Regenerative organic agriculture is comprised of organic practices including (at a minimum): cover crops, residue mulching, composting and crop rotation. Conservation tillage, while not yet widely used in organic systems, is a regenerative organic practice integral to soil-carbon sequestration. Other biological farming systems that use some of these techniques include ecological, progressive, natural, pro-soil and carbon farming.

"The purpose of our work is singular; we are working to create a massive awakening," said "Coach" Mark Smallwood, executive director of Rodale Institute.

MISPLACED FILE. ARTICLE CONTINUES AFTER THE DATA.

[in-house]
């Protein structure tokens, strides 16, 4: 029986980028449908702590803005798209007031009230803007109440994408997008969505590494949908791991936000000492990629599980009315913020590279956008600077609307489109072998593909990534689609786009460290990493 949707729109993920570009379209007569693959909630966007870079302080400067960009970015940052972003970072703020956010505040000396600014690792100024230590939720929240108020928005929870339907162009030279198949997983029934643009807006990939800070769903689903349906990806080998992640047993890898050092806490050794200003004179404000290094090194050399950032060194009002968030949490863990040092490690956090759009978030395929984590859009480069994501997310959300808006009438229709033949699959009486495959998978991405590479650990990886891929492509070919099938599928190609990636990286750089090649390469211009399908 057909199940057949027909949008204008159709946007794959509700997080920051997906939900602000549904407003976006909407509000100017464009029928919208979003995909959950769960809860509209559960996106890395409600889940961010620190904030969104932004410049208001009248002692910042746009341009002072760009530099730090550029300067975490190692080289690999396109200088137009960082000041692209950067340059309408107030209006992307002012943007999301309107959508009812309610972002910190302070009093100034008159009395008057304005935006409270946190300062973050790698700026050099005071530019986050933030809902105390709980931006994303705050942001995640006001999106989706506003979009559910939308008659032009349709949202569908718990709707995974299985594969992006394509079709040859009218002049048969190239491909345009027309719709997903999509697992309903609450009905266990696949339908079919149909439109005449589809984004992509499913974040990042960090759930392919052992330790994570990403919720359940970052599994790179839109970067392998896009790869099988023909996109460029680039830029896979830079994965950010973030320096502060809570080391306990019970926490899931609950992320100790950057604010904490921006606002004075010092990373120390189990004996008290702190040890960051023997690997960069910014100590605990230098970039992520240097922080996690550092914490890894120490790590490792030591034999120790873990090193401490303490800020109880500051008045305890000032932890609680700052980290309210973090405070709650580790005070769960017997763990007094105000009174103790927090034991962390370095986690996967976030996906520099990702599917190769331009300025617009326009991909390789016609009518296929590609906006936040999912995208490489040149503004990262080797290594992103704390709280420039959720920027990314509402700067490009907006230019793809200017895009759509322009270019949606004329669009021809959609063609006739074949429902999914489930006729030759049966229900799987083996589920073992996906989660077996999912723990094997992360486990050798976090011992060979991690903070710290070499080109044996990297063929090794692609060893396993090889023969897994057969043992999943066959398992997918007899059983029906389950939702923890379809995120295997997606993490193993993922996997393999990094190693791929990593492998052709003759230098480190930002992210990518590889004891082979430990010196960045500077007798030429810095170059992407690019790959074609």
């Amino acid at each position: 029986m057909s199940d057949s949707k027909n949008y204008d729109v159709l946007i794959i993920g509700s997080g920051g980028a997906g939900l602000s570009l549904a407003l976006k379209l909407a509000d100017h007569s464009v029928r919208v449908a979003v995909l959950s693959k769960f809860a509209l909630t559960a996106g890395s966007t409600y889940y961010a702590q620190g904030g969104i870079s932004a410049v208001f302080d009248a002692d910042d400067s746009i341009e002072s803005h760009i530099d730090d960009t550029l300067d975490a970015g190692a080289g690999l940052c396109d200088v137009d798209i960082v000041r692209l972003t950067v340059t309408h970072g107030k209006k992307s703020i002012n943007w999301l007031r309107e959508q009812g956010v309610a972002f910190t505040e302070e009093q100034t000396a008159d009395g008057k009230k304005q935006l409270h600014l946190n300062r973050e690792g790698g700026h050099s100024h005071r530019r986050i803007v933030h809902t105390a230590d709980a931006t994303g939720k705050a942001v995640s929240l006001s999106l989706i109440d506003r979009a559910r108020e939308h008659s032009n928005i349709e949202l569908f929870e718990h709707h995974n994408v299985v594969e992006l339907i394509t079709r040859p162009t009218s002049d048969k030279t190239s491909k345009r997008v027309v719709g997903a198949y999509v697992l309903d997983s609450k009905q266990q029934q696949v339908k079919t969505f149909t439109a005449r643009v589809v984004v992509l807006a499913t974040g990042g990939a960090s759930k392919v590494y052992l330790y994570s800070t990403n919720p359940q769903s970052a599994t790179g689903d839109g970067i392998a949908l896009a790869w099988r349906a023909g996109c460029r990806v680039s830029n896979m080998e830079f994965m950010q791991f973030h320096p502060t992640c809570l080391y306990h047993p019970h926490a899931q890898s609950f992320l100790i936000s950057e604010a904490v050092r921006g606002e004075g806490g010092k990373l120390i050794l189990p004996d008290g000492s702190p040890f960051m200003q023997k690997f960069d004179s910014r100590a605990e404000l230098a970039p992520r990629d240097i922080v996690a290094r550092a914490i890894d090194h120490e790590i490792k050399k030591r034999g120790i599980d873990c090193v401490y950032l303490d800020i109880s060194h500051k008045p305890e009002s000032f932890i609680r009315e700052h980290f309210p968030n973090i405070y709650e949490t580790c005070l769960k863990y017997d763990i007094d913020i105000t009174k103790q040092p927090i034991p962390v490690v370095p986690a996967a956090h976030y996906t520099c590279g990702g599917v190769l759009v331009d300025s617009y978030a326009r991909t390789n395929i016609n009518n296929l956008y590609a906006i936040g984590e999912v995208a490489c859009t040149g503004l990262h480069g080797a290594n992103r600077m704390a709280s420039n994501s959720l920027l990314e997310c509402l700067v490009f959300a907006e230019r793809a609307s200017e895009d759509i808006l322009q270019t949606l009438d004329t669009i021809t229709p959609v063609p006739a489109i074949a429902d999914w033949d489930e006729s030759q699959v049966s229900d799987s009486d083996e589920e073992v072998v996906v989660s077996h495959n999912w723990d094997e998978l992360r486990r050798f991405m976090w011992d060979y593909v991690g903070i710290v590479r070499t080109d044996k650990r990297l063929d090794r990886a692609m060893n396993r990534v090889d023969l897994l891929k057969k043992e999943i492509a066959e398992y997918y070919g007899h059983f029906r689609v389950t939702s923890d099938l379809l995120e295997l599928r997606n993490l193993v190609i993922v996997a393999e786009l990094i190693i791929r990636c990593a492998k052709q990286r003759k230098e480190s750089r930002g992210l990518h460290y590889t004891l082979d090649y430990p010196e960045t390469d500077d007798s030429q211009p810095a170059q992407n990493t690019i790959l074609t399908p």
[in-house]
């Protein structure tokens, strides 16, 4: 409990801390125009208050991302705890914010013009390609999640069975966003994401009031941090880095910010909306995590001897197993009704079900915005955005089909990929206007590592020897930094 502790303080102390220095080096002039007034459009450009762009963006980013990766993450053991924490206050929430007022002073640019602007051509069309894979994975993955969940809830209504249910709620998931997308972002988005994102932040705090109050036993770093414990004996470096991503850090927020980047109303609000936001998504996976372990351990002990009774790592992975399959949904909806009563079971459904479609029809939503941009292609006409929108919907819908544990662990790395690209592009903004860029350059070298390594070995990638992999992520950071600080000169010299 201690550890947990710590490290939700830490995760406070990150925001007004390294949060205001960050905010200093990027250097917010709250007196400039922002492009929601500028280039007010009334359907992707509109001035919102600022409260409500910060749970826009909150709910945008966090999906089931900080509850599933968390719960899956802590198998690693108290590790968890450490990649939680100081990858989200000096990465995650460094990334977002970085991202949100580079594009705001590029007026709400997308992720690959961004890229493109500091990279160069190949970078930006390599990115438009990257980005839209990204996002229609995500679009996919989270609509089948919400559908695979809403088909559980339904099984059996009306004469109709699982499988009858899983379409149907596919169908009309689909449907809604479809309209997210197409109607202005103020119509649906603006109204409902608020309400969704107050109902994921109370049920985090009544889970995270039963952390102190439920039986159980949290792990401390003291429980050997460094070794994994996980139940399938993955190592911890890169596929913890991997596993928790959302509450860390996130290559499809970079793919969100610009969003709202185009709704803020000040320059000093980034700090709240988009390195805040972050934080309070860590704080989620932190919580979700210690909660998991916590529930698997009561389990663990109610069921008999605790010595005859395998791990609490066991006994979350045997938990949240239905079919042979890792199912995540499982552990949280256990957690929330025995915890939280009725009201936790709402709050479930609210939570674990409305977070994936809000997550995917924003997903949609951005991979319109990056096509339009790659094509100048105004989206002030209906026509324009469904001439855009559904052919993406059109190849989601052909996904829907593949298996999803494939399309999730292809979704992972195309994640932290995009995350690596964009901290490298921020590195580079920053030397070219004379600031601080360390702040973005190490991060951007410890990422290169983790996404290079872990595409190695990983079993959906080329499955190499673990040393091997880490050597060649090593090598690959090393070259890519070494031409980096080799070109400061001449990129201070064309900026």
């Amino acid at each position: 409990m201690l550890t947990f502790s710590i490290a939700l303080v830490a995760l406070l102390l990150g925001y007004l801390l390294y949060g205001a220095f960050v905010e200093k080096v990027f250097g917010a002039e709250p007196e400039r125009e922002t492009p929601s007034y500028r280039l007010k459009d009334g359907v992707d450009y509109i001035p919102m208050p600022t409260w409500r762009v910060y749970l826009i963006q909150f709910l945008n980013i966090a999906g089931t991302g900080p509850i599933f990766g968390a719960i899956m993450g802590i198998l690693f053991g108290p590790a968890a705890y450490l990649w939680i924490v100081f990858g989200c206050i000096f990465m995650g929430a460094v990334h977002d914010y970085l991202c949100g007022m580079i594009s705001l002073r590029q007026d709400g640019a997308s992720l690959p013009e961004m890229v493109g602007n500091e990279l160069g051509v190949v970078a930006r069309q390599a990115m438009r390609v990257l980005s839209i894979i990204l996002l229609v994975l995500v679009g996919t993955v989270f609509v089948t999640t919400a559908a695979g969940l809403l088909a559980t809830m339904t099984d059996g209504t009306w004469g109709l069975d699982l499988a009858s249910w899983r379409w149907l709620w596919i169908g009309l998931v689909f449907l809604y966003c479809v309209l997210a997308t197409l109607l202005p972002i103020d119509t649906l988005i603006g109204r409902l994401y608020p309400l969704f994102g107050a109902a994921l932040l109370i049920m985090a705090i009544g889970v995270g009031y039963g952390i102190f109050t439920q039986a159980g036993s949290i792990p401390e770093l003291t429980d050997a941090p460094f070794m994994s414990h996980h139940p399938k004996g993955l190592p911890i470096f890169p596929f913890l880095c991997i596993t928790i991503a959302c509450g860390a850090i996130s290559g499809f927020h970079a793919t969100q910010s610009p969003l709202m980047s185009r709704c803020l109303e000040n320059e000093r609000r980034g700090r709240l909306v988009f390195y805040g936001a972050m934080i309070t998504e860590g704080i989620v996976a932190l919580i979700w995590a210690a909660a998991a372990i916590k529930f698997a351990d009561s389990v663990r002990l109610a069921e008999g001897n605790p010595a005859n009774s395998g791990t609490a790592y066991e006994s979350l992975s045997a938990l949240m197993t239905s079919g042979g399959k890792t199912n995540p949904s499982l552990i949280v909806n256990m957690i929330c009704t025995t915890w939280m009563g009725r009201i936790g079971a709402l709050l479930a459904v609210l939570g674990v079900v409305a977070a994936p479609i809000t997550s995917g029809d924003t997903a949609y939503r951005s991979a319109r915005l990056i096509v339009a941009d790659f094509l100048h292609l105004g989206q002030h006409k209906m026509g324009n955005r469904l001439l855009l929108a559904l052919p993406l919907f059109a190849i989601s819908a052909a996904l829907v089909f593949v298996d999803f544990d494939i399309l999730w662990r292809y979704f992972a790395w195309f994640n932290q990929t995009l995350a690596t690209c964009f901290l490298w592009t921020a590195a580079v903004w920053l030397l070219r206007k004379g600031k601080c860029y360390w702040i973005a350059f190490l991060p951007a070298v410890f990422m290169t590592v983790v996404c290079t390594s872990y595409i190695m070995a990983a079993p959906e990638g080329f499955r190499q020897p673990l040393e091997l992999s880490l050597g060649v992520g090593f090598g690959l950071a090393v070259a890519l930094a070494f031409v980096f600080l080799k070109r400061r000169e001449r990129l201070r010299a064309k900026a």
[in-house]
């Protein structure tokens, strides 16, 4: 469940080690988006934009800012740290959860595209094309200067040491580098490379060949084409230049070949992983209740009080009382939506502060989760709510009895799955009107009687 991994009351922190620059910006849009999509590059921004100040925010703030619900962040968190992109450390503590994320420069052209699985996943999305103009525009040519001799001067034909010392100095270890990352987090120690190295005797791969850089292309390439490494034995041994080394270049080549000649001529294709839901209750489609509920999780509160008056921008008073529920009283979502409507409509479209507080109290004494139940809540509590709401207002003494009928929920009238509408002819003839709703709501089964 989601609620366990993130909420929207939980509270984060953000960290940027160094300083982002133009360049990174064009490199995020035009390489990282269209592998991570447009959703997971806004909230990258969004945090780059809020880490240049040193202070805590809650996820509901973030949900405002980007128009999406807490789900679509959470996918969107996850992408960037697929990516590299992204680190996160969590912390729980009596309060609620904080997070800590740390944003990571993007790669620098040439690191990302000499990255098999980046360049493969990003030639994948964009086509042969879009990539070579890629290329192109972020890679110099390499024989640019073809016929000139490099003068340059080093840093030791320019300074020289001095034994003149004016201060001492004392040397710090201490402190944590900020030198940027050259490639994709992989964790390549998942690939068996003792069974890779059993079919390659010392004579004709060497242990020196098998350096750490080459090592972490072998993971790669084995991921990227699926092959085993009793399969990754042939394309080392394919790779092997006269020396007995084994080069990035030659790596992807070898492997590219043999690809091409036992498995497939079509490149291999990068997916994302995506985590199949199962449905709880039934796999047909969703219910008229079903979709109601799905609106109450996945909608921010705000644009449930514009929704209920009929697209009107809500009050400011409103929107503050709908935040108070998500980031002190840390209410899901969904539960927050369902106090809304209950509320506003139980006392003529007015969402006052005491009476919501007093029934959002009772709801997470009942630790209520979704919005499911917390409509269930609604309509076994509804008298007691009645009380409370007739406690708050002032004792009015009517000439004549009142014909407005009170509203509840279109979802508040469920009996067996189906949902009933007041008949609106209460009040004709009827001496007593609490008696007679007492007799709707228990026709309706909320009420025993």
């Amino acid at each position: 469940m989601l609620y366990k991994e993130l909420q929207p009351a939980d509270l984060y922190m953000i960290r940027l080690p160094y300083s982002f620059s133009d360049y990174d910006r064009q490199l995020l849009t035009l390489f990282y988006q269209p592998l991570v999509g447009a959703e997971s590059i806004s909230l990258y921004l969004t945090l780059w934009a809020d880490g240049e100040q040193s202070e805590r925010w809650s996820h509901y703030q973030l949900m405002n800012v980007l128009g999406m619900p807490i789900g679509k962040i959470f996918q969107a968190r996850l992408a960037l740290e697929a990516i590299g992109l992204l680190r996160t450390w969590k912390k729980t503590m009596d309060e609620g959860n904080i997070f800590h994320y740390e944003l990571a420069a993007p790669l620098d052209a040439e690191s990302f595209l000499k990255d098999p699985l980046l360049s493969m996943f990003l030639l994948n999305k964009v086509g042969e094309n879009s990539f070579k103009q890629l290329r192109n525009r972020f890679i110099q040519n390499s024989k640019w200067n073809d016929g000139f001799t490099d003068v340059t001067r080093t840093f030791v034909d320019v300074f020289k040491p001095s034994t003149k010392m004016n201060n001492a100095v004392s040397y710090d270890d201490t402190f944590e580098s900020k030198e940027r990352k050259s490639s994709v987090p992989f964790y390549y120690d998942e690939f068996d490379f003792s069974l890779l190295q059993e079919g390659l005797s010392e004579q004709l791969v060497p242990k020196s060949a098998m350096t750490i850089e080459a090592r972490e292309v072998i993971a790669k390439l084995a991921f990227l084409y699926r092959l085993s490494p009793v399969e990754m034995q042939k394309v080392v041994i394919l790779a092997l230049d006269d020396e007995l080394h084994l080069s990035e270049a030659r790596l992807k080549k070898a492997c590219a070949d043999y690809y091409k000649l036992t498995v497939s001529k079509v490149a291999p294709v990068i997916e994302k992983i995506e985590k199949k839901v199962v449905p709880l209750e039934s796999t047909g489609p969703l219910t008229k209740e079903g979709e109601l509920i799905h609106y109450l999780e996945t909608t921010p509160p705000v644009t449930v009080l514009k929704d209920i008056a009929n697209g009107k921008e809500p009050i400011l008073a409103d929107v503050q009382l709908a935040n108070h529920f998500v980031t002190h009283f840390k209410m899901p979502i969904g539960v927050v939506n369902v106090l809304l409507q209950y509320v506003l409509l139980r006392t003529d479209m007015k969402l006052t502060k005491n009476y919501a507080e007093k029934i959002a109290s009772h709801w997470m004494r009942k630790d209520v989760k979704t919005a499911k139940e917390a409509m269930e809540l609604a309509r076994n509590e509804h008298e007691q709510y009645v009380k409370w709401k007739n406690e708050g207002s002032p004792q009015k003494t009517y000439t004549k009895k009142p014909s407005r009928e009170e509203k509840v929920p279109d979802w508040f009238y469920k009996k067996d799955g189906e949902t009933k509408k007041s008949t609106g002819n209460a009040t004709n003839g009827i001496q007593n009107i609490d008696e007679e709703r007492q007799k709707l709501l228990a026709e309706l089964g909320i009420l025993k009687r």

"Our founder, J.I. Rodale, had a vision so ambitious that many people wrote him off at the time. Almost 75 years later, the organic movement is exploding with growth and fierce determination. But the stakes are much higher in 2014. J.I. saw that agriculture was heading in a dangerous direction by way of the wide-spread adoption of the use of synthetic chemicals and the industrialization of farming. He attempted to prevent that transition. We no longer have the luxury of prevention. Now we are in the dire situation of needing a cure, a reversal. We know that correcting agriculture is an answer to climate chaos, and that it hinges on human behavior. The massive awakening itself is the cure. The future is underfoot. It's all about healthy soil."